This dish is not on the menu. Carbonara  is, but I prefer mine over rigatoni, and the kitchen obliged. Ask for what you want and you’ll probably get it. Nicely done oasta, and the sauce was not too thin. Often I have been served this dish swimming in a thin sauce, but this version was just fine. Very large portion. I still can’t believe that I ate the whole thing, but I did. Next time I’ll restrain myself and save some room for dessert. See the dessert tray photo below, and you will see why.

Italian Sausage

Italian Sausage

I just had to try a side dish of Italian sausage in a marinara. Sure glad That I did, waistline notwithstanding. This was excellently spiced sausage, and the sauce was magnificent. Better than anything that I had in Baltimore’s Little Italy where I lived for twenty-five years. You really want to drink some Sangiovese. I did (Jane drives).

More, but untried so far

The lasagna is a house specialty. Comes in several versions. Lasagna in on my list for a future visit.

Oh yeah — I mentioned desserts. The photo below shows

    • Tiramisu
    • Cheese Cake topped with caramel and nuts
    • Double Chocolate layer delight
    • Bourbon Pecan Pie
    • Cheese Cake
    • Homemade Cannoli
    • Creamy Spumoni Ice Cream

Sure look tempting.

Lasagna and Dessert Tray

This is an old-fashioned, basic Italian restaurant that serves just what you want. If you are downtown and hungry for some Italian, be sure to drop in here. Pretend that you see gangsters in silk suits chomping on a fat stogie. You might become captivated by Villa di Capo. I was.

Villa di Capo

(505) 242-2006Patio

722 Central Ave SW Map.acf554e
Albuquerque, NM 87102
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1 Response to Villa di Capo Ristorante Italiano

  1. Bob of the Village of Los Ranchos says:

    I’ve “been meaning to stop in” for years passing by what some might say is an out-of-place looking spot and serendipitously espying Larry had done a review, nudged me over the edge. As suspected as well, it was part of the old Capo’s out on Fourth NW that was enjoyed years ago with its quirky entrance in the back and red leather booths. My thought would be Old Capo’s, if memory serves me, would’ve been were da boys in shark skin suits from da Bronx would gather, and Central’s Capo’s is were their grown ivy educated offspring would bring their families given its more Old World charm per the damask-like patterned upholstering. Indeed, ya can’t help being impressed walking in from a well worn area of old Route 66.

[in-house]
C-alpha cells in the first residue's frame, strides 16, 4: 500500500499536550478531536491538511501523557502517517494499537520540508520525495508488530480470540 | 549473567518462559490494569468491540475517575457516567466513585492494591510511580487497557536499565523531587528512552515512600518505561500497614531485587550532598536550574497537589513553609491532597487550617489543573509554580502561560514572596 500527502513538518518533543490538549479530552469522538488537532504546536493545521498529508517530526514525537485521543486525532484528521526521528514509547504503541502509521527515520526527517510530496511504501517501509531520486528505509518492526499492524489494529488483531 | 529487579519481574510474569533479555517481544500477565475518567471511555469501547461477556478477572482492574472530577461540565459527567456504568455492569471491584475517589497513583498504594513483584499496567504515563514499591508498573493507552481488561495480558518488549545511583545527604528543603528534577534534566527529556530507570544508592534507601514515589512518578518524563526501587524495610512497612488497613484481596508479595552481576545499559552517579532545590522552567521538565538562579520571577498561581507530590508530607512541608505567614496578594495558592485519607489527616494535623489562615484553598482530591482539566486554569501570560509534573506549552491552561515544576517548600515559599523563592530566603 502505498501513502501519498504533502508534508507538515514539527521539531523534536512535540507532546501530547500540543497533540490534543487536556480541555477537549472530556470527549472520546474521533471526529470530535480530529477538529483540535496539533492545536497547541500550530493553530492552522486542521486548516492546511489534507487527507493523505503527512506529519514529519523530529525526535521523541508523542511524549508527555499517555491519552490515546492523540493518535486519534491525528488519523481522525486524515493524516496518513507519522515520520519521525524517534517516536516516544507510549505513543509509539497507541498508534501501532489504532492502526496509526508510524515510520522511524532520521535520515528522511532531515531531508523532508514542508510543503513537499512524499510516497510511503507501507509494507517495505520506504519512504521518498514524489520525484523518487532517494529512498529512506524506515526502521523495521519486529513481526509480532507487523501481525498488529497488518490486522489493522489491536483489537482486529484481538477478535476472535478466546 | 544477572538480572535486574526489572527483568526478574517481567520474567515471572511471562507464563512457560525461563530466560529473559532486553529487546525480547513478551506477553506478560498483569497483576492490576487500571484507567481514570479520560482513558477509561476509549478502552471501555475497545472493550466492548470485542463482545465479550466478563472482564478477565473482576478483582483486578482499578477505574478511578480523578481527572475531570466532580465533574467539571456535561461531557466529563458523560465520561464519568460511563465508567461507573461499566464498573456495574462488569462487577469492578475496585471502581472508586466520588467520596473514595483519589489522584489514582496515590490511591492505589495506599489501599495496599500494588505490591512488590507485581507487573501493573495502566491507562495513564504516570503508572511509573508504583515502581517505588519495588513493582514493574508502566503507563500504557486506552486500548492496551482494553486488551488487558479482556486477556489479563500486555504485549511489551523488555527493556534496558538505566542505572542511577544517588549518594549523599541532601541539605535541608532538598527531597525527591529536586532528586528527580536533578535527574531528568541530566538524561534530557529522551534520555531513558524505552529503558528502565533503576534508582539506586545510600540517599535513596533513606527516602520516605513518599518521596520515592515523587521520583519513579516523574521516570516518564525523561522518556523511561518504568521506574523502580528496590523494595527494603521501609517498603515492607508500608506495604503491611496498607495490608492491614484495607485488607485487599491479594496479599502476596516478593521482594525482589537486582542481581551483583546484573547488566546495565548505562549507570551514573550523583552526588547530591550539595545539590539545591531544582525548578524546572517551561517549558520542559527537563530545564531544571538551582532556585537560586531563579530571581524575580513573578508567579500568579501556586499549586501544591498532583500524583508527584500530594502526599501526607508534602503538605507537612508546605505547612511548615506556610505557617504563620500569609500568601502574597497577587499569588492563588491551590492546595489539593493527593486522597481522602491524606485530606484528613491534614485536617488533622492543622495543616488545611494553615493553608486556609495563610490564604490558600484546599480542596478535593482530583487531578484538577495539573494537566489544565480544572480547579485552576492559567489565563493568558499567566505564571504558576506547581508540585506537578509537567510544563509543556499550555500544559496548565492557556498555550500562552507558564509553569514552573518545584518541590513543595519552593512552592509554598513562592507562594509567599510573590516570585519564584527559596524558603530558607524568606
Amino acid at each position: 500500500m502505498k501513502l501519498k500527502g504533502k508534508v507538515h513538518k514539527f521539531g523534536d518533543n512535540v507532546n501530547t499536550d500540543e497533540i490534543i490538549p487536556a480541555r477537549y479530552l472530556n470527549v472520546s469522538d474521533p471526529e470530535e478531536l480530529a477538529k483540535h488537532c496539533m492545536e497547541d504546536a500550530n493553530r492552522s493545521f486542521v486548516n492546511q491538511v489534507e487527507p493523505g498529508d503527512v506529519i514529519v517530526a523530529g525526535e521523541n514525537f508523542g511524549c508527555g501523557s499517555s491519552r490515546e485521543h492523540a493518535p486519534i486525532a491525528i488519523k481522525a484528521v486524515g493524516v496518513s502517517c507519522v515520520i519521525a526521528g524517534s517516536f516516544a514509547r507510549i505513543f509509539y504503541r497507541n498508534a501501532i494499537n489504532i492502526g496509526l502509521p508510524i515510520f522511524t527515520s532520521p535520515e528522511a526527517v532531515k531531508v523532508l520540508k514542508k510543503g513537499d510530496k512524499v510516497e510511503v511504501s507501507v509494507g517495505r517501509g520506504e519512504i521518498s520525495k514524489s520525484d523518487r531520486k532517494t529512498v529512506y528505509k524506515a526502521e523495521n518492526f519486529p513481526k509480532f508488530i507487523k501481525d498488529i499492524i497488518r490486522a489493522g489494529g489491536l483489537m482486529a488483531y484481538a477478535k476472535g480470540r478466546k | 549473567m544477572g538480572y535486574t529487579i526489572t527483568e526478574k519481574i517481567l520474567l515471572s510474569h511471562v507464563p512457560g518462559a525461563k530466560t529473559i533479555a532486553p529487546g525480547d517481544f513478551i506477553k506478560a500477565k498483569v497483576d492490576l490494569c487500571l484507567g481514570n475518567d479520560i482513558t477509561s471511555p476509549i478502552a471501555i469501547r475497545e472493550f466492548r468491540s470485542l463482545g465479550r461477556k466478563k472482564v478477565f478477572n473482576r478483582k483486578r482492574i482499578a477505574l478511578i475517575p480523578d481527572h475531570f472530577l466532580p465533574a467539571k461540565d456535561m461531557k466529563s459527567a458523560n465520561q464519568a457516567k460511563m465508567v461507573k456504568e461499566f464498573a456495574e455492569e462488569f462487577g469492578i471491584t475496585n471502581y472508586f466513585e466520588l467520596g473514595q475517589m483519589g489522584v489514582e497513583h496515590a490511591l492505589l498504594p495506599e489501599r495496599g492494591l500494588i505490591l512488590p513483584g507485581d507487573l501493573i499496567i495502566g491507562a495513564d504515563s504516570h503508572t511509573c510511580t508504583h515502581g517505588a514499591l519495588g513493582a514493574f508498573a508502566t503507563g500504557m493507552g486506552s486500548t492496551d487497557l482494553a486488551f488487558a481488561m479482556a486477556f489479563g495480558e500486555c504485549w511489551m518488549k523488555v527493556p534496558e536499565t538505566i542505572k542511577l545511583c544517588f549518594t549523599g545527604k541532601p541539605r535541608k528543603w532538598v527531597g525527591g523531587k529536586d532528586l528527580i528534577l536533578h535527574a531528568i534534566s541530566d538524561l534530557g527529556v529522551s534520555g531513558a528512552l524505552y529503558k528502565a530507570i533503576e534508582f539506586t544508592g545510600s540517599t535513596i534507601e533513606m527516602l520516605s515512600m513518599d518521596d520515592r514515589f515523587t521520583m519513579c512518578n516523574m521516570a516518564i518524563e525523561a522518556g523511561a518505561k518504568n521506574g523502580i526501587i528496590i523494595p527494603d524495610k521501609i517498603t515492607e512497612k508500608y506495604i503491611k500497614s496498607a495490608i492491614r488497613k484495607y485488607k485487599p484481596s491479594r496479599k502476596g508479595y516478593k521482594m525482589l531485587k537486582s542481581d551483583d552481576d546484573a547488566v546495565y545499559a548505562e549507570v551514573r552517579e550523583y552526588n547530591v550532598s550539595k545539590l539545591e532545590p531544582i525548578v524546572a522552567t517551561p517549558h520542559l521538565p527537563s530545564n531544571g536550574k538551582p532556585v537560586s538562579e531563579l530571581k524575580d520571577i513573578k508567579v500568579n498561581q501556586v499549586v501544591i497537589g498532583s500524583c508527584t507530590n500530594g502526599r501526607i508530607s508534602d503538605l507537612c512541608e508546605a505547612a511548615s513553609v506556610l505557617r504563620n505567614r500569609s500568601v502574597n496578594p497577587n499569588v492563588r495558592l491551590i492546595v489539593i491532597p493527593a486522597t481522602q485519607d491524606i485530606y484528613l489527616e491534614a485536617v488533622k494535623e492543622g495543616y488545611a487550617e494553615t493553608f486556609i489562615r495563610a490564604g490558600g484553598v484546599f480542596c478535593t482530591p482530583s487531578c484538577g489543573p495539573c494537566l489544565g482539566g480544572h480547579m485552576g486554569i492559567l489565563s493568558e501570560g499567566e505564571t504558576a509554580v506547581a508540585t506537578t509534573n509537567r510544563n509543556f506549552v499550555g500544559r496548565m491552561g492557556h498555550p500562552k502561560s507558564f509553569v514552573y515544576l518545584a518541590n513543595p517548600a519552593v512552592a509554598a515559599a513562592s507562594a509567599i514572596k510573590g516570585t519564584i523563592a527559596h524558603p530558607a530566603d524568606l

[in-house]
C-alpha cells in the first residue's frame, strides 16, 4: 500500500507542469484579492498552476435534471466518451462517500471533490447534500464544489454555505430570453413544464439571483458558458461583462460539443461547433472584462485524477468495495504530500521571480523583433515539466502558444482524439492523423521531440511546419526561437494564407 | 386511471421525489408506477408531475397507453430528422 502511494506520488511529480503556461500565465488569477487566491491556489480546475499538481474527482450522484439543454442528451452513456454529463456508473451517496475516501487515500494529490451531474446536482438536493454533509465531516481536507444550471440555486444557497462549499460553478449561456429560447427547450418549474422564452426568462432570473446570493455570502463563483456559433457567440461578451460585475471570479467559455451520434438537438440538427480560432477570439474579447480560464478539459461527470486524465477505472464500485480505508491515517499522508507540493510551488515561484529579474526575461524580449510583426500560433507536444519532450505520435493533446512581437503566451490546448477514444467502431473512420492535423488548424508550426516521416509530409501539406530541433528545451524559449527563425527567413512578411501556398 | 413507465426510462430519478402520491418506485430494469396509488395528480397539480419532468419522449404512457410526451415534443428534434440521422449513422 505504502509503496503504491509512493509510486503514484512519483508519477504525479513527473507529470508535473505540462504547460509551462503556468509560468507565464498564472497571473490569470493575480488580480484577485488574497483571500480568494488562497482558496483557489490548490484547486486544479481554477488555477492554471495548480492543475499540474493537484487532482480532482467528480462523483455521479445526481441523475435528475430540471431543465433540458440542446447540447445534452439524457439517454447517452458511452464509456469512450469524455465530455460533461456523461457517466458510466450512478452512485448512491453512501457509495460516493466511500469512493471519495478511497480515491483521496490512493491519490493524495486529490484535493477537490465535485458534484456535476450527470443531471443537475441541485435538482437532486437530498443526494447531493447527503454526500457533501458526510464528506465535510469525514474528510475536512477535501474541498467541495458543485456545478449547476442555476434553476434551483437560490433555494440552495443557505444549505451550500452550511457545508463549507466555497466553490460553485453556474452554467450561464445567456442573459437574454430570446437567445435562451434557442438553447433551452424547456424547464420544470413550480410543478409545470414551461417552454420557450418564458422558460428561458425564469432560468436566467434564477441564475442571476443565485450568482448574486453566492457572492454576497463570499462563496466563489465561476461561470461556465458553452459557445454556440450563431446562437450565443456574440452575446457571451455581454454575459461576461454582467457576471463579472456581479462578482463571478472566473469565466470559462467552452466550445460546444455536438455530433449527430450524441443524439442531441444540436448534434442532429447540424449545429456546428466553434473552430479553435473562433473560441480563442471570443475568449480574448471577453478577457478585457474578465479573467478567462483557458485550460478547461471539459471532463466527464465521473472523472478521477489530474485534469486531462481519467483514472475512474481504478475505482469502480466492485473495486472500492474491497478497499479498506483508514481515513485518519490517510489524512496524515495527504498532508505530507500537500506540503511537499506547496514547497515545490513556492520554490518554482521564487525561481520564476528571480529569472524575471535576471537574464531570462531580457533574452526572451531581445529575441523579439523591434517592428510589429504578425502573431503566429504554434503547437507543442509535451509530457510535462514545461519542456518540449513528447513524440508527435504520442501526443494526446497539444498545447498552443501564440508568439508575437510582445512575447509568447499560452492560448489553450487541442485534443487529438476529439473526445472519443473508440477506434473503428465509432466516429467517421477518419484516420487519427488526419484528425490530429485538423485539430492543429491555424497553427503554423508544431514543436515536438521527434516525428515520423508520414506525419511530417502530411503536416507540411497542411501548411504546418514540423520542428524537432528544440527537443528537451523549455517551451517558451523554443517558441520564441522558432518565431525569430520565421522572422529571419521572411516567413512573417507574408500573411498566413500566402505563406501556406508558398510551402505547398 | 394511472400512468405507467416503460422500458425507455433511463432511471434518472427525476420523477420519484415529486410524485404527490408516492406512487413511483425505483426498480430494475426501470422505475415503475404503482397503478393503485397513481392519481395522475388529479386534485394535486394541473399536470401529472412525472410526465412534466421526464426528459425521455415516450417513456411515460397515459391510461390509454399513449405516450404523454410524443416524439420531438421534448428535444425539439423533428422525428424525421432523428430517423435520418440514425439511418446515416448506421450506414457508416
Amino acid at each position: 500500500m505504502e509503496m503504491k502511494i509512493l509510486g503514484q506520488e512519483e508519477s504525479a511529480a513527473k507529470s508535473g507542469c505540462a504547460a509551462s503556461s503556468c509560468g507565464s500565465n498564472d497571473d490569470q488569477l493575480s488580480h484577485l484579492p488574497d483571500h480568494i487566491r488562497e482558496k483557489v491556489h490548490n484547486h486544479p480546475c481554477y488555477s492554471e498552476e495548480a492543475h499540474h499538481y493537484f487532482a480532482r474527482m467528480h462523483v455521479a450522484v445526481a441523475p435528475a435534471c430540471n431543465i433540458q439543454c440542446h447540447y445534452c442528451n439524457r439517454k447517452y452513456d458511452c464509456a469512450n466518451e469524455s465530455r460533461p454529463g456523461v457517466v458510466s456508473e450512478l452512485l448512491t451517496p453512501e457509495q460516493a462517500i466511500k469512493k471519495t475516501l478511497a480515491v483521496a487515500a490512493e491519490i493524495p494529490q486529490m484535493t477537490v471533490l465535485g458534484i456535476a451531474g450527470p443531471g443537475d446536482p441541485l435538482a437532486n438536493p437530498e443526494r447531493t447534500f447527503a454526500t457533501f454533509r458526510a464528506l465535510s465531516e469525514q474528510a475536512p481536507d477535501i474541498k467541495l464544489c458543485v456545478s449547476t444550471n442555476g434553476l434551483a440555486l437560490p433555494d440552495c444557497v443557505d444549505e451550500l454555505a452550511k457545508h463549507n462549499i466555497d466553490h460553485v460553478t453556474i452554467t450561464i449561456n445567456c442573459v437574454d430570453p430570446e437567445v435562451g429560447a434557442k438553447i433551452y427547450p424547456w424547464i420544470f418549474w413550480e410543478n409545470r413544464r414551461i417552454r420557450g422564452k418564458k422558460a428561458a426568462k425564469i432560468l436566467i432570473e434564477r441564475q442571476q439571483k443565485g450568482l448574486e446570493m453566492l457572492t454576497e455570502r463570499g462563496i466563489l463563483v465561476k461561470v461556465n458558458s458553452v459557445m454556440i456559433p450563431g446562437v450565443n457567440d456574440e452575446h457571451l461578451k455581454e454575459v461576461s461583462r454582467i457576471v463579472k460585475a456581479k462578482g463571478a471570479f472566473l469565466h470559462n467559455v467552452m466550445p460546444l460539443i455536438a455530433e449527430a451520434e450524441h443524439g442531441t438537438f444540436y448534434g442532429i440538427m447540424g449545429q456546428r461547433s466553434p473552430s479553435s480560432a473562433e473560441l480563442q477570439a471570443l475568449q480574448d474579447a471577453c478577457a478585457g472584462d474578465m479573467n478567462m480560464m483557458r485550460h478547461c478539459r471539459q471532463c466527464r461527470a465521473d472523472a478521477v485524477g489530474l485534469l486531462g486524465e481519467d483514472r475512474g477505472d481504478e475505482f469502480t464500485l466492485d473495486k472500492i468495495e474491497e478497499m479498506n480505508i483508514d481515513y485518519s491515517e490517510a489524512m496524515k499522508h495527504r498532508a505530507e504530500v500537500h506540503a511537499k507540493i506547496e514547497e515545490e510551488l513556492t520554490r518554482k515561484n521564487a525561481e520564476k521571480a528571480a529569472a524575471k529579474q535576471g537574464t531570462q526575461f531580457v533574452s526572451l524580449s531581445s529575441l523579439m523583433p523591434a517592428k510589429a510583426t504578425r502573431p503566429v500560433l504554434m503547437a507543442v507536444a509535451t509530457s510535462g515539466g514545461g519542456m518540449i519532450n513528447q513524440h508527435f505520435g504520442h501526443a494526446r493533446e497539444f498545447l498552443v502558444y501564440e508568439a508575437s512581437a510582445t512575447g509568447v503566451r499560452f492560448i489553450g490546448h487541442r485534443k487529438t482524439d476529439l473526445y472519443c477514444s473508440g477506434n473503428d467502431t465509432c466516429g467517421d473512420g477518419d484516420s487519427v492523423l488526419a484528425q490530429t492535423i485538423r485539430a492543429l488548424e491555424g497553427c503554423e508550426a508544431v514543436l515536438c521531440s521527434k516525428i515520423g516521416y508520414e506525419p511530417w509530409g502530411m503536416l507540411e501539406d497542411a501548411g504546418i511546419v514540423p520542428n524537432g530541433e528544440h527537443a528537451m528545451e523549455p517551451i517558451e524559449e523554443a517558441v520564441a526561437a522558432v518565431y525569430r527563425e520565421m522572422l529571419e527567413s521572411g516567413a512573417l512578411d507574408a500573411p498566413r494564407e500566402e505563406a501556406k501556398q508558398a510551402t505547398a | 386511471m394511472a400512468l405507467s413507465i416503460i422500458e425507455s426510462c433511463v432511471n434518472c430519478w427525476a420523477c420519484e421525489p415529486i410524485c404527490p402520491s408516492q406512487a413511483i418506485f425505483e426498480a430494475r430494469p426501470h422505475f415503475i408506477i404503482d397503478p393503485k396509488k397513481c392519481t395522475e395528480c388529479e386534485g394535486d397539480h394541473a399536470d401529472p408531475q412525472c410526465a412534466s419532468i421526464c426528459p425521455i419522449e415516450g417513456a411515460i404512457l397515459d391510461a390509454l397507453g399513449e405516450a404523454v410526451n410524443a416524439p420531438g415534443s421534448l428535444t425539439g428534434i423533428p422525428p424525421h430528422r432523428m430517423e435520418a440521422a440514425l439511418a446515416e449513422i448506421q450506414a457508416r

Service: My waiter was a server who appeared interested in my being there. A waitress acknowleged some other diners from previous visits and had worked in the Old Capo’s before it closed. While not apparent on the online menu, there is a full service bar and not just beer/wine. My house Rose was fine.

    As I’ve noted elsewhere, I’m not much into a whole plate of pasta so therefore I’m lacking when it comes to most Italian as I don’t eat much beyond “pizza”…LOL. In any event, I enjoyed my “half” a bowl of Fettuccini Cabonara (first time) and bread and look forward to lunching on the other half later today. The Alfredo was rich n creamy and I always save some salad as sort of an intermittent cleansing sorbet, if you will. Speaking of regular house salads in general: while served on a plate with a frozen fork may be de rigueur, I personally appreciate Capo’s still serving theirs in a humble bowl where I don’t have to chase a wily leaf or two, which otherwise I can’t ‘spear’, running all about or off a plate . Ok, I will take the frozen fork.

    Like some other places, prices are in the lower teens for most traditional dishes, but they also include soup or salad.

    If I may, rather that waiting till you’re in downtown, I’d suggest given da joynt a shot anytime. While I and other diners were dressed in ABQ formal attire, i.e. casual, if you have a spur to wear a sport jacket or cocktail dress, I’m thinking you’d enjoy doing that per being part of Capo’s ambiance.

    There are also traditional sandwiches and a Kid’s menu.

    Am looking forward to a return to enjoy my other exception to a “pasta bowl”, their (down home) Veal Parmesan (for my otherwise, parmegiano).

    (PS: their easy adjacent parking lot is off 8th SW.)